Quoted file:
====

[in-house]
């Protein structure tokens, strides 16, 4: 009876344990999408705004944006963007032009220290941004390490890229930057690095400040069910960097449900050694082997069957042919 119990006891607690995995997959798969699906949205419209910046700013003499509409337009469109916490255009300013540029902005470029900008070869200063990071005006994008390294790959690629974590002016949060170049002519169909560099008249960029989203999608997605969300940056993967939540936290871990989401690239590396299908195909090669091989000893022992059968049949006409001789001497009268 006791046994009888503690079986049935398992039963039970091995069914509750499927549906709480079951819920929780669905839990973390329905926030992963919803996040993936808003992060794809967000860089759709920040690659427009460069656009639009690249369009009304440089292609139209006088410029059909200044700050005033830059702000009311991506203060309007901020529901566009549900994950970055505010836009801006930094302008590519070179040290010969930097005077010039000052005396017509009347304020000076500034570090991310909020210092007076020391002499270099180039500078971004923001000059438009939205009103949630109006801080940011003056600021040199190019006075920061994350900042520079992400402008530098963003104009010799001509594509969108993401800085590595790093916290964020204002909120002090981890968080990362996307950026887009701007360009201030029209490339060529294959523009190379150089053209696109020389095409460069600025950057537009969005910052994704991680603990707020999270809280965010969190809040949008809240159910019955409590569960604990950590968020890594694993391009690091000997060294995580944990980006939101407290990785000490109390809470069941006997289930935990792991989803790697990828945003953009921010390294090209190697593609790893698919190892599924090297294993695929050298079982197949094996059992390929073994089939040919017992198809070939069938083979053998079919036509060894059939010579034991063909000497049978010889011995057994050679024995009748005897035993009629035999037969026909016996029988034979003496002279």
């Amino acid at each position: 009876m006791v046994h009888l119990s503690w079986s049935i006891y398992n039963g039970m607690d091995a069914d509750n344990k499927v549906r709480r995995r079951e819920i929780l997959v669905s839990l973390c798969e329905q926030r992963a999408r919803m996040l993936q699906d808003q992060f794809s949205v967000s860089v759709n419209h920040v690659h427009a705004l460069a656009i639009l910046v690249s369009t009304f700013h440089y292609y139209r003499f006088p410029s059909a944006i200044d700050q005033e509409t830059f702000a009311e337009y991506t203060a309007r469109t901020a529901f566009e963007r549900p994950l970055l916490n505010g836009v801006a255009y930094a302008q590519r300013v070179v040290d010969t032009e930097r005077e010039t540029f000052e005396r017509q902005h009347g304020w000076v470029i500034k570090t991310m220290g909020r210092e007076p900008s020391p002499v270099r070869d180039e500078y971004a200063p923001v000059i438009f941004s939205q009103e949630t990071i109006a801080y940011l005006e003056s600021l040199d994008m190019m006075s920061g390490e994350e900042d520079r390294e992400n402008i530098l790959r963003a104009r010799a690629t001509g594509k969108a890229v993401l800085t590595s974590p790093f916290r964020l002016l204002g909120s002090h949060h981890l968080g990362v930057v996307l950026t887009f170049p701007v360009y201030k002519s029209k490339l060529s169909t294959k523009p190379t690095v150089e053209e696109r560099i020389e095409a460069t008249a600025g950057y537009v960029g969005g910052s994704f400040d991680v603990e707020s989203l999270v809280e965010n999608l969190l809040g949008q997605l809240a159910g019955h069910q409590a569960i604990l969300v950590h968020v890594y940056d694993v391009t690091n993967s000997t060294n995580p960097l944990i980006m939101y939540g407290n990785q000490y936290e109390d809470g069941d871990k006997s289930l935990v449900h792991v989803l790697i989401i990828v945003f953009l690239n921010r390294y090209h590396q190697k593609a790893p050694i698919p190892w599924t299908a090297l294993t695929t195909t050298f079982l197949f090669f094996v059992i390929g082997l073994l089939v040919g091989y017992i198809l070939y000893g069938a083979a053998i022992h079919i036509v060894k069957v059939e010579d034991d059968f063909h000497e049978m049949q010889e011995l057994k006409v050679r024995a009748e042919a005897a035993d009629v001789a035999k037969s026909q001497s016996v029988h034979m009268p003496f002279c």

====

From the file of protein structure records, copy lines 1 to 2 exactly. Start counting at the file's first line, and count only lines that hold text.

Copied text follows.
[in-house]
């Protein structure tokens, strides 16, 4: 009876344990999408705004944006963007032009220290941004390490890229930057690095400040069910960097449900050694082997069957042919 119990006891607690995995997959798969699906949205419209910046700013003499509409337009469109916490255009300013540029902005470029900008070869200063990071005006994008390294790959690629974590002016949060170049002519169909560099008249960029989203999608997605969300940056993967939540936290871990989401690239590396299908195909090669091989000893022992059968049949006409001789001497009268 006791046994009888503690079986049935398992039963039970091995069914509750499927549906709480079951819920929780669905839990973390329905926030992963919803996040993936808003992060794809967000860089759709920040690659427009460069656009639009690249369009009304440089292609139209006088410029059909200044700050005033830059702000009311991506203060309007901020529901566009549900994950970055505010836009801006930094302008590519070179040290010969930097005077010039000052005396017509009347304020000076500034570090991310909020210092007076020391002499270099180039500078971004923001000059438009939205009103949630109006801080940011003056600021040199190019006075920061994350900042520079992400402008530098963003104009010799001509594509969108993401800085590595790093916290964020204002909120002090981890968080990362996307950026887009701007360009201030029209490339060529294959523009190379150089053209696109020389095409460069600025950057537009969005910052994704991680603990707020999270809280965010969190809040949008809240159910019955409590569960604990950590968020890594694993391009690091000997060294995580944990980006939101407290990785000490109390809470069941006997289930935990792991989803790697990828945003953009921010390294090209190697593609790893698919190892599924090297294993695929050298079982197949094996059992390929073994089939040919017992198809070939069938083979053998079919036509060894059939010579034991063909000497049978010889011995057994050679024995009748005897035993009629035999037969026909016996029988034979003496002279």